How do you know that the Board does not want SBS because Markowitz doesn’t want it? Maybe it’s the other way around. He doesn’t want it because one or more Boards don’t want it. Polticians usually follow their constituents, they don’t lead.

  7. AlexB says:

    This SBS route will definitely be a useful addition to the system, but I never understood why they didn’t pick the Utica Ave corridor. It has the highest ridership of any bus in the city, probably the highest in the country. Because Utica Ave is farther from the subways than Nostrand, it would have been most useful, too. They need to get SBS on the B35, B6, B41 and B46 routes ASAP, with as much enforcement of the restricted lane as possible.

    The argument about the community boards resonates with me, but I think it was a bit too damning. My main complaint is that they are all appointed by the mayor and borough pres. Why can’t the community elect its own representatives? Someone who is a friend of the mayor or the borough president is most likely going to have money, be older, and not especially interested in looking out for the poorer elements of the community; i.e. someone who doesn’t care about transit and biking improvements.

    • JPN says:

      The previous commenter said Markowitz doesn’t want SBS. Although that’s the first time I’m hearing of that, that may have something to do with it.

      With the B46, Malcolm X Boulevard and Broadway are narrower than Utica Avenue, so that may be a reason. A southern crosstown route for the SBS (like the B6) would have been my second choice behind the B46. You’re soon going to get a peak-period B82 limited, if that’s beneficial to you.

    • Alon Levy says:

      I honestly don’t know why they picked Nostrand over Utica, either. But it would’ve been a fairly close call. Utica at the time ranked second in the city (it only became first in 2009), Nostrand fifth. The real travesty is that once they started adding new routes, they went for 34th and not Utica.

      While elected CBs would be best, the appointed CBs are in practice quite close to their community. They usually vote based on the wishes of the most politically active residents, and they represent the local power brokers. In other words, they’re just like city council in a small city.

    • BrooklynBus says:

      SBS works best on a four lane roadway not two. It would not work well on the entire B46 route, but would work between Eastern Parkway and Kings Plaza.

      • Alon Levy says:

        While BRT works best on wide roads, where there’s room for a median, sometimes there need to be compromises. There’s a whole host of compromises: transit malls, parking cuts, narrower lanes, narrower sidewalks. Utica north of Eastern Parkway and Malcolm X don’t even need those, as they’re wide enough for six lanes.

        • BrooklynBus says:

          What are you talking about? Utica north of Eastern Parkway and Malcolm X are two lane roads and two parking lanes? Maybe wide enough for 6 bicycle lanes, but six vehicular lanes? Certainly you jest. If you are thinking of cutting the sidewalks, they are certainly not wide north of Eastern Parkway, unless you want three foot sidewalks. There is only one single sidewalk that is extra wide and that is on the eastern side of Utica Avenue for one block betwwen Crown and Carroll Street. Visit an area before you start spewing out meaningless recommendations.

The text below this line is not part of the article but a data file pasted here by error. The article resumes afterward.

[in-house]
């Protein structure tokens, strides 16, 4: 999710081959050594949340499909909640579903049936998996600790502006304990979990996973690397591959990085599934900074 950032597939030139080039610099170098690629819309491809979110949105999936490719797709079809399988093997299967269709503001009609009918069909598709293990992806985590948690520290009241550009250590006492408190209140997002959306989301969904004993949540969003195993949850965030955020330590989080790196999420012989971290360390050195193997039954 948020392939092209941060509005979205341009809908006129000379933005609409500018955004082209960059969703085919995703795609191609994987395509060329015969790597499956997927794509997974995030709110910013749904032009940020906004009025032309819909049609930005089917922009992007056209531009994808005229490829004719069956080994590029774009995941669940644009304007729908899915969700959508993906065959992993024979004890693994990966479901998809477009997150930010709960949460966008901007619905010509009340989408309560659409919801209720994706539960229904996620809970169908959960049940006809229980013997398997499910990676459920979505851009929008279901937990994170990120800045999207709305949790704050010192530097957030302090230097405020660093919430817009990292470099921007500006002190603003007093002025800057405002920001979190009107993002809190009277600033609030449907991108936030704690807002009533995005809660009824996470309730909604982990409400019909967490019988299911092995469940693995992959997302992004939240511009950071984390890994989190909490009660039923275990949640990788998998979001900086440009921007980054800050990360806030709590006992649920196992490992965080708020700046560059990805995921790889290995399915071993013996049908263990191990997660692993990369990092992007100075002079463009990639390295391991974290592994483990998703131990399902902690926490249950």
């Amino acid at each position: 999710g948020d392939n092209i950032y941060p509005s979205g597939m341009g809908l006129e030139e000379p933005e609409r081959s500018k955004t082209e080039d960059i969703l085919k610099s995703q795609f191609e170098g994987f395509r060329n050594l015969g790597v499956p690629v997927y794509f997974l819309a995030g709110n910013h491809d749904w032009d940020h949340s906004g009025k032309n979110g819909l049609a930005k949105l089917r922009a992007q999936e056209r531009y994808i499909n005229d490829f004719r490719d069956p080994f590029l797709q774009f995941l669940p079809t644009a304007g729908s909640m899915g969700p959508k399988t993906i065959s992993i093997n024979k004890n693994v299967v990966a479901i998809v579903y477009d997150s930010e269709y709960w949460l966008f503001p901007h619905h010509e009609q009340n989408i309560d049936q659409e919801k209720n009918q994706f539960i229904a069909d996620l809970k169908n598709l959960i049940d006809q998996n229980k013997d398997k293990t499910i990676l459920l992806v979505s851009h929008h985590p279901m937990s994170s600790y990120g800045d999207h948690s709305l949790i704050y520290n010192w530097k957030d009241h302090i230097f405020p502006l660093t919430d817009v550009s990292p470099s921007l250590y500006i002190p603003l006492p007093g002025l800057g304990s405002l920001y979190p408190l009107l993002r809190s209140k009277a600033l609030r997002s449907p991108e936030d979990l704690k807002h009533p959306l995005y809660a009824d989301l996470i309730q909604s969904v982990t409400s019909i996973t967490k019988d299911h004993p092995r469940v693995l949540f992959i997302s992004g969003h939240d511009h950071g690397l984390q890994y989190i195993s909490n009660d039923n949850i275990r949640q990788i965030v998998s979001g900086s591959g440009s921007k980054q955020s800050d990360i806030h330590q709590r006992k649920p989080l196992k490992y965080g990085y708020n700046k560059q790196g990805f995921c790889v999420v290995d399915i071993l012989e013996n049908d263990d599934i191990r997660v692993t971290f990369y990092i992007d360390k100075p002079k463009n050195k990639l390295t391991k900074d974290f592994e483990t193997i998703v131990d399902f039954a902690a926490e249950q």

• Alon Levy says:

            I do know what I’m talking about, you know. I meant six lanes including two parking lanes; eliminating parking lanes is a possibility when the streets are narrow, and my point is that it’s not necessary in this case. (And if it is, then I’m sure it’ll be a big inconvenience for ultra car-dependent Bed-Stuy and Brownsville…)

            The width of the lanes on Utica and Malcolm X is such that it’s possible to squeeze four driving lanes and two parking lanes. The streets would then have two SBS lanes (in the center, as is standard practice), two regular driving lanes, and two parking lanes. The only problem would be at stations, where the parking would be removed to make room for raised boarding strips.

            • BrooklynBus says:

              Then you obviously have never been to that part of Utica Avenue. I’ve spent 25 years of my life walking on those streets almost on a daily basis. Utica Avenue narrows considerably north of Carroll Street and maintains that width along with Malcolm X all the way to Broadway. Without narrowing the sidewalks, there is absolutely no way you could get 4 lanes of traffic plus two parking lanes there. If you don’t believe me, check out Google Earth or maps with satellite view or street view. Then tell me you still think it could be done.

              • Alon Levy says:

                I already checked it on Google Earth.

                “I lived here 25 years” doesn’t make you an expert on public transportation.

                • BrooklynBus says:

                  If you checked it on Google Earth you obviously were looking at the wrong street or in the wrong place. As I stated, Utica Avenue above Carroll Street narrows considerably. It only has two travel lanes and two parking lanes. The same is true for Malcolm X Boulevard. How you cannot see that and can continue to argue that point is beyond me.

                  I lived here 25 years” doesn’t make you an expert on public transportation.

                  Please don’t twist my words. It may work elsewhere but not with me. I am an expert on public transportation but that has nothing to do with what I was saying. It wasn’t the fact I lived there for 25 years that was important, but the fact that I walked along Utica Avenue virtually daily between Empire Boulevard and Eastern Parkway for 25 years, so I am extremely familiar with that stretch of road.